In contrast to a failed state, a weak state is a nation whose government or institutions are unable, or unwilling, to provide a significant set of essential public services, including just and legitimate government, physical security, food and health, and minimal economic development. A failed state, provides essentially none. Susan Rice, a former U.S. Ambassador to the United Nations, has written extensively on them, observing poverty is usually the core problem. Most, but certainly not all, are in Africa. 
Weak states usually have sufficient government to work with international organizations, although corruption and logistics may limit the efficiency with which aid can be delivered. Some weak states have a stronger political party organization than a government.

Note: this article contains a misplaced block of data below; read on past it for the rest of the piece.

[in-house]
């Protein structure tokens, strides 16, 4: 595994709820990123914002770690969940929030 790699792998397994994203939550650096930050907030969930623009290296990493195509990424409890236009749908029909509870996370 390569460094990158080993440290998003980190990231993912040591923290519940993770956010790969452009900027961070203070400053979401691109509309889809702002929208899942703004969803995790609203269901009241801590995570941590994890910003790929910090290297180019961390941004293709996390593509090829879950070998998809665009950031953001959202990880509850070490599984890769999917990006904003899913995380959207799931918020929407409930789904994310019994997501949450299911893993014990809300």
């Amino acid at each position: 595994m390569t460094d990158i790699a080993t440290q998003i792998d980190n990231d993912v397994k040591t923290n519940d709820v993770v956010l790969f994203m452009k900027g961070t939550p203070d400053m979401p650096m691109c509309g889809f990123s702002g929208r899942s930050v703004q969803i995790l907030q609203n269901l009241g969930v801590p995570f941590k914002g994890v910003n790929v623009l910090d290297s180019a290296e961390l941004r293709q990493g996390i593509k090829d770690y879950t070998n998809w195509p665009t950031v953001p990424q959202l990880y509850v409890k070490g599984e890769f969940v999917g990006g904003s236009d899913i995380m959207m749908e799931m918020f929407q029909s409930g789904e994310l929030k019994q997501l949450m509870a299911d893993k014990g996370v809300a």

They may have insurgencies or be involved in war across their borders. Security assistance, or even military operations, may be a risky but sometimes effective outside intervention.
- Susan Rice and Stewart Patrick (2008), Index of State Weakness in the Developing World, Brookings Institution
- Susan Rice and Stewart Patrick (7 March 2008), "The "Weak States" Gap", Washington Post
- Jason Sumich, João Honwana (2007), Strong Party, Weak State? Frelimo and State Survival Through the Mozambican Civil War, Governance and Social Development Resource Centre